The foregoing requires reversal of the nonsuit of plaintiff’s action. Error in this respect, on account of the interrelation of plaintiff’s action and defendant’s cross action, would seem sufficient to require that there be a new trial of defendant’s cross action. Be that as it may, the error in the charge discussed below requires that such new trial be awarded.
The issués submitted to and answered by the jury relate solely to defendant’s cross action. The first of these issues was as follows: “Was the defendant injured and damaged by the negligence of the *451plaintiff, as alleged-dn the answer?” (Our italics.) With reference thereto, the court instructed the jury as follows: “I charge you on this first issue that if you find the facts to be as the evidence tends to show, and believe the testimony of.these witnesses; that is, if you find that the plaintiff, operated his motor vehicle at nighttime proceeding in a southerly direction with one wheel on the east side of the highway, facing traffic going north, and one wheel was on the pavement just east of the line designating the lanes of traffic; or if you find that the plaintiff drove his car across the center line for traffic and over into the northbound lane and then over off of the road where the defendant contends he had pulled over, and that the cars collided there in that manner, if you find that the plaintiff failed to exercise due care in that respect; or if you find that he failed to keep a proper lookout, or if you find that he failed to keep his car under proper control, or drove his car across the center line, or drove his car some two hundred feet facing traffic, with one wheel on the pavement; if you believe the testimony of the witnesses and find the facts to be as the evidence tends to show, it would be your duty to answer the first issue, Yes. That is, that the defendant was injured and damaged by the negligence of the' plaintiff, as alleged in the answer.” (Our italics.)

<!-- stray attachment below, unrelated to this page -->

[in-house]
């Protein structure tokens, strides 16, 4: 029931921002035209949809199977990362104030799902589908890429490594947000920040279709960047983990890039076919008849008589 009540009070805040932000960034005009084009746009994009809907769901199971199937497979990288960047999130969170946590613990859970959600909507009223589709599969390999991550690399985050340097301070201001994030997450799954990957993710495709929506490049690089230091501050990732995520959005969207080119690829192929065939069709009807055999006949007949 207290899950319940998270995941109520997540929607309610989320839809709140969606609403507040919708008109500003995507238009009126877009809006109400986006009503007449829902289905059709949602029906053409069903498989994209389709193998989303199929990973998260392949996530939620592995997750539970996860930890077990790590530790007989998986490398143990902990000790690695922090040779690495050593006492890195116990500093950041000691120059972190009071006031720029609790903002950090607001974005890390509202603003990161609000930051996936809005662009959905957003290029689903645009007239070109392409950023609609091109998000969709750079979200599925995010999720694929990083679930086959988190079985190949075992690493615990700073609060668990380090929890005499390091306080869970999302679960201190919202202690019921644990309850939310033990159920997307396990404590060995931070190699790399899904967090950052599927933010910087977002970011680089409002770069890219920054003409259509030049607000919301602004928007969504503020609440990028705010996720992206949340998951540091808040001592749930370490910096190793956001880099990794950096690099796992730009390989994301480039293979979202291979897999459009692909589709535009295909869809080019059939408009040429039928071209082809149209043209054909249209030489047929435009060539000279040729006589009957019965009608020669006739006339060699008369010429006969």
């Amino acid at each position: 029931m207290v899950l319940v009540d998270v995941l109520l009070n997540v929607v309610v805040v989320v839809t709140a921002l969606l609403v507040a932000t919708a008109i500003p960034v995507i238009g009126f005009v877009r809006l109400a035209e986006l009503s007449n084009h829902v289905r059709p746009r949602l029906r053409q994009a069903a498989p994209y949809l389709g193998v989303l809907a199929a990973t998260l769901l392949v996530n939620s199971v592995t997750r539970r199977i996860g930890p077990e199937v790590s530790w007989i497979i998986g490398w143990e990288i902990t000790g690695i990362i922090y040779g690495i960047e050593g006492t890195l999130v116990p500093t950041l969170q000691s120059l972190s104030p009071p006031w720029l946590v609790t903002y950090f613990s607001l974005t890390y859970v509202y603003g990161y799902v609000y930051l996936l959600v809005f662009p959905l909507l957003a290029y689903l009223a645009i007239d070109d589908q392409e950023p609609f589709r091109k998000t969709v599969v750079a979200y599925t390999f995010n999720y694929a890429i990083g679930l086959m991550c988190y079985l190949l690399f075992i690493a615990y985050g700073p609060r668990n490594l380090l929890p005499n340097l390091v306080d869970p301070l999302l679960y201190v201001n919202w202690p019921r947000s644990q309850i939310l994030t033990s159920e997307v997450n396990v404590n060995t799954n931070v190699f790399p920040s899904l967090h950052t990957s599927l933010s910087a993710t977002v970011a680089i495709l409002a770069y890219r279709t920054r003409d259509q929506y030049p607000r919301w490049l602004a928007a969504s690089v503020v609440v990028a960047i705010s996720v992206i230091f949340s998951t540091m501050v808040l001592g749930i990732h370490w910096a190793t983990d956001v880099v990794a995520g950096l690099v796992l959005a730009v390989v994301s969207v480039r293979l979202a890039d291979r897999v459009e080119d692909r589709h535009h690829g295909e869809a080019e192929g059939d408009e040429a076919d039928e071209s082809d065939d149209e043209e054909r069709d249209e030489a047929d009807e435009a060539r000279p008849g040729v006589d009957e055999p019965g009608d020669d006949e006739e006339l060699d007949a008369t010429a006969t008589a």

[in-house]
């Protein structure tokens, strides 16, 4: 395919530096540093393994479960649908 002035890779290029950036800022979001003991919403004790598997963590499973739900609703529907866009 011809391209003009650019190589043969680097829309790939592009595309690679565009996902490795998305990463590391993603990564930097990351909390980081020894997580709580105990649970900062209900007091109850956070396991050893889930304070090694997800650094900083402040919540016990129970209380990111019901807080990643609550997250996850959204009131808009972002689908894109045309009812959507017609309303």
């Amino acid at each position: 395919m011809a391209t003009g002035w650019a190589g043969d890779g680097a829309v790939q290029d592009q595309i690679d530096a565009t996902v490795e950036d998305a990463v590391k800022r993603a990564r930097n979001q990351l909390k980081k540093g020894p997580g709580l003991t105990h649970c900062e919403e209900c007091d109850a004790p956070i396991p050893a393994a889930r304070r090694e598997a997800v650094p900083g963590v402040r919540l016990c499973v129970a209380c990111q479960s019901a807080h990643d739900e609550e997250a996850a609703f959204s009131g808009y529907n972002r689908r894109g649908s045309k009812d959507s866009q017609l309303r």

Immediately following the quoted portion of the charge, to which plaintiff excepted, the court instructed the jury as follows: “Now, if you fail to so find, or if you don’t believe the testimony of the witnesses, it will , be your duty to answer the first issue, ‘No.’ That is, that the defendant was not injured and damaged by the negligence of the plaintiff, as alleged in the answer.” (Our italics.)
The portions of the challenged instruction, (1) “if you find the facts to be as the evidence tends to show, and believe the testimony of these witnesses,” and (2) “if you believe the testimony of the witnesses and find the facts to be as the evidence tends to show,” are in words and phrases appropriate to a peremptory instruction. 2 McIntosh, North Carolina Practice and Procedure, Second-Edition, § 1516, 1964 pocket parts (Phillips). “The rule is that where the evidence bearing upon an issue is susceptible of diverse inferences, it is improper for the presiding judge to give the jury a peremptory instruction.” Gouldin v. Insurance Co., 248 N.C. 161, 168, 102 S.E. 2d 846, 851. Here, the evidence for plaintiff and the evidence for defendant is in direct conflict.
It is noted that the portions of the instruction quoted in the preceding paragraph refer to “these witnesses” and “the witnesses.” Presumably, the reference is to all witnesses. No distinction is made between plaintiff’s and defendant’s witnesses. Moreover, no distinc*452tion is made between what plaintiff’s evidence tends to show and what defendant’s evidence tends to show.
The instruction includes, as a basis for an affirmative answer to the first issue, factual predicates, e.g., “if you find that the plaintiff, operated his motor vehicle at nighttime proceeding in a southerly direction with one wheel on the east side of the highway, facing traffic going north, and one wheel on the pavement just east of the line designating the lanes of traffic,” or if you find that plaintiff “drove his car some two hundred feet facing traffic, with one wheel on the pavement,” which are neither alleged by defendant nor supported by his evidence.
These legal principles are applicable: (1) Defendant must make out his cross action secundum allegata. 3 Strong, N. C. Index, Pleadings § 28. (2) An instruction relating to a factual situation of which there is no evidence is erroneous. McGinnis v. Robinson, 252 N.C. 574, 578, 114 S.E. 2d 365, 368, and cases cited.
In the respects indicated, the challenged portions of the charge are erroneous and deemed sufficiently prejudicial to entitle plaintiff to a new trial.
Re plaintiff's action: Judgment of nonsuit reversed.
Re defendant’s action: New trial.